And now here he was. At the end of the line. They wouldn’t even ask for his help in defending not just his home, but the entire existence of his species. He wasn’t even worth the chance to fight for his own survival. Left here not for the newborn’s protection, but for his brother’s own piece of mind.
A cry pulled him out of his train of thought and into the present. A baby’s cry. The newborn was hungry and so it made that sound, tearing through the silence, over and over.
It annoyed him deeply. And it did not stop.
Over and over, again and again, the same high pitch, the same goddamn frequency. The same annoying cry. What had been a mild annoyance was building up into rage. The vein in his forehead was popping and his fists were shaking.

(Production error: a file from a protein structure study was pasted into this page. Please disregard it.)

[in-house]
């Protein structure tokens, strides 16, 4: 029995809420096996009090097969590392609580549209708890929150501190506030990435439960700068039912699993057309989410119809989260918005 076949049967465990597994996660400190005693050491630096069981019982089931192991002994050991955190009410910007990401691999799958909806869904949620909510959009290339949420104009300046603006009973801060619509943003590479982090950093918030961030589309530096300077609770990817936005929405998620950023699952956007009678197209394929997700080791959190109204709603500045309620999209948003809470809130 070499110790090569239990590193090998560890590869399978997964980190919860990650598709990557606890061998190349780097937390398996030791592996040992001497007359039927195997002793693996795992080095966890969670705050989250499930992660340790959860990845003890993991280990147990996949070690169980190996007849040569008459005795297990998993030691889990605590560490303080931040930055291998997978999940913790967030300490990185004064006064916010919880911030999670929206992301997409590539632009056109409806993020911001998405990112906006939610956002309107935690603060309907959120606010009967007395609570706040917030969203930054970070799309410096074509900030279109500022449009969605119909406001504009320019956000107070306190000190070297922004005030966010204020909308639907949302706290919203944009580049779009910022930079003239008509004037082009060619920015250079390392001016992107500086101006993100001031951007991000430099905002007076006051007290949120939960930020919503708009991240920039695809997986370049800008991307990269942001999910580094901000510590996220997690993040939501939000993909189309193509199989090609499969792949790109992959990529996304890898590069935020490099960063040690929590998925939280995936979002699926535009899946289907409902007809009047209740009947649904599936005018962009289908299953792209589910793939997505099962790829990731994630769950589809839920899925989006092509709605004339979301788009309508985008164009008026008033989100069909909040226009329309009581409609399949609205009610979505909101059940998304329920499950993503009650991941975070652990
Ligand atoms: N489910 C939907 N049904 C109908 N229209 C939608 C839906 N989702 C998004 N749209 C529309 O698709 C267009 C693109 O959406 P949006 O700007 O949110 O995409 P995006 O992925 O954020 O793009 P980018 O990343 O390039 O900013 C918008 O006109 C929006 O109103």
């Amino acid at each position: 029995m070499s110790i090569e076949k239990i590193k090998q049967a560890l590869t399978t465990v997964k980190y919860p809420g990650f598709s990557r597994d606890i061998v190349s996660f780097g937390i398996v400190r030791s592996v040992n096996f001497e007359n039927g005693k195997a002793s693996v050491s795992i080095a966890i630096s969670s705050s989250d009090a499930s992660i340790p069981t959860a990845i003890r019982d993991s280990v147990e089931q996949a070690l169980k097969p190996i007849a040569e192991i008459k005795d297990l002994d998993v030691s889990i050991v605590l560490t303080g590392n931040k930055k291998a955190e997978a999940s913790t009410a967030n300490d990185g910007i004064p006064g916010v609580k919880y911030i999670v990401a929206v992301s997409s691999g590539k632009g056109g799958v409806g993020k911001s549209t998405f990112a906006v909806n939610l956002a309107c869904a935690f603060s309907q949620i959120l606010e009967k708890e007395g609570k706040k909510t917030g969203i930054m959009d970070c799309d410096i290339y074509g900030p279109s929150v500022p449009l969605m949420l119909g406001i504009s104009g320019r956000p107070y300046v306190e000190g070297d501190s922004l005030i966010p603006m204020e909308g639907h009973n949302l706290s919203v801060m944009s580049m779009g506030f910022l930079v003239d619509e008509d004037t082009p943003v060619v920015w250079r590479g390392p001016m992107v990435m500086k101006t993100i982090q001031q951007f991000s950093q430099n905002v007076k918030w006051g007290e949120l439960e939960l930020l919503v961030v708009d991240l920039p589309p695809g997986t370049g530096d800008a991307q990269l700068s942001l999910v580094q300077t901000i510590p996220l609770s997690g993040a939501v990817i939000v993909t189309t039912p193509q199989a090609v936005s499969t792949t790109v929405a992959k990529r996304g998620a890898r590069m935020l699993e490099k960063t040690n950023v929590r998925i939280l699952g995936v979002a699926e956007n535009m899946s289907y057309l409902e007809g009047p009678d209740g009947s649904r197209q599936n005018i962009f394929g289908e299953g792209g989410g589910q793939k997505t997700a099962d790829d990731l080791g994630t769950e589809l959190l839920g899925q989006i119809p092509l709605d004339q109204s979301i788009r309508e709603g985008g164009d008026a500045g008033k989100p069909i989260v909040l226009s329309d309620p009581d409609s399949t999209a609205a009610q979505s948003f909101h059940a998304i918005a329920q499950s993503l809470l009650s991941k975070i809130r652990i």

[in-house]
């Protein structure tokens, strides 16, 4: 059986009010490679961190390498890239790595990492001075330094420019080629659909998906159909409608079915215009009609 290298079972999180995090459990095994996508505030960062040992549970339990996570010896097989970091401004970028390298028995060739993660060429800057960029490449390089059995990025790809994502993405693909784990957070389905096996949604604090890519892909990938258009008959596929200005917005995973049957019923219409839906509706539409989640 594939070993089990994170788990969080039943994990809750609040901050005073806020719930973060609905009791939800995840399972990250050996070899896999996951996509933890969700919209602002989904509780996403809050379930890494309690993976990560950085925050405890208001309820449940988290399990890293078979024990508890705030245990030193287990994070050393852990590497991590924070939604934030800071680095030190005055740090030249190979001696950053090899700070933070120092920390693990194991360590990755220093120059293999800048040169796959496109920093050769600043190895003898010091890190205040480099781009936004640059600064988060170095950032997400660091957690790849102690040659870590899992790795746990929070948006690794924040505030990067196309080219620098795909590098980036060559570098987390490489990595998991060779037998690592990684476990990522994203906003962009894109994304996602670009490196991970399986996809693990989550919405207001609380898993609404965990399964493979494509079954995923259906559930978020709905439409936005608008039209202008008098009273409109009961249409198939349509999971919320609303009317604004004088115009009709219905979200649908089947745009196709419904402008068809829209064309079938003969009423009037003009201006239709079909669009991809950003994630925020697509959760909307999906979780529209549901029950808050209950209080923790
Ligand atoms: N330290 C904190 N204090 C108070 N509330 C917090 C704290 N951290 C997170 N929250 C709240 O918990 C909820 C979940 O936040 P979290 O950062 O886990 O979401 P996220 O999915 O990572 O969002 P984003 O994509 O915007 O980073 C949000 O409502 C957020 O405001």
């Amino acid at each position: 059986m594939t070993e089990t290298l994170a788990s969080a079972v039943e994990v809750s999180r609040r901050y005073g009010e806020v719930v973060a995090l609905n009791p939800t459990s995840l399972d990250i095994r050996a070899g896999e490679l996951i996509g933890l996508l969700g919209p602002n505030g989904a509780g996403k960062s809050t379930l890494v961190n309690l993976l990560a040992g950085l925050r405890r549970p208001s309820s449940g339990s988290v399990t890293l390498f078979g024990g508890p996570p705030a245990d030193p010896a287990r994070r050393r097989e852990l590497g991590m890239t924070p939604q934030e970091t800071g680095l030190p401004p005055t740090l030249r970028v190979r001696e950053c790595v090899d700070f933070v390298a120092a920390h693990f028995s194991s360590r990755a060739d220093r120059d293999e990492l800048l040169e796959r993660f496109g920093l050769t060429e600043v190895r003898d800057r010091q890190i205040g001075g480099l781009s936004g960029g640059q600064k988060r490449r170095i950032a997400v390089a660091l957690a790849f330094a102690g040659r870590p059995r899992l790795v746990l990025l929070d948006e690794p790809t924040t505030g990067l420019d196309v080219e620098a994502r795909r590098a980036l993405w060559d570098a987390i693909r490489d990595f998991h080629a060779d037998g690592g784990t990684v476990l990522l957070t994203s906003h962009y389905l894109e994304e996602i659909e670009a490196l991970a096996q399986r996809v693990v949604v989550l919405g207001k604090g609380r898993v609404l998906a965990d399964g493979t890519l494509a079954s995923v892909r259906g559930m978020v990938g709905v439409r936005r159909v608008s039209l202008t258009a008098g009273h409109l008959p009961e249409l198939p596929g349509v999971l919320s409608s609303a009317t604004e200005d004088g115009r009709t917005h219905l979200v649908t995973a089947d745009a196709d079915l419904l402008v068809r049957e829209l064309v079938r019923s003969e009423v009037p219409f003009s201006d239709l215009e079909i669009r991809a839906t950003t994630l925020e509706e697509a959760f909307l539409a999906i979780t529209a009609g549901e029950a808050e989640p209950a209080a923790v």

Even in the face of oblivion, this one thing was finding a way to ruin it for him.
He didn’t know who made the rules, but he hated them. All his life he had been ostracized just for being born. Just for existing. The Chief and the babble of baboons known as the Elders always found new ways to suppress him. They didn’t let him mingle with the other children. They didn’t teach him to hunt or to farm. They had hoped, that like a plant deprived of nourishment, he would wither and die.
Well, there was no one here now, and he could take matters into his own hands. He still had a chance to make his impact. There might be no one left to record his final deed , and it might just be another tree falling in the forest, but at least, the knowledge that he took control would comfort him till his final hour.
He unsheathed his knife and started to walk towards the inner chamber. It was a walk that would never end, towards a destination he would never return from.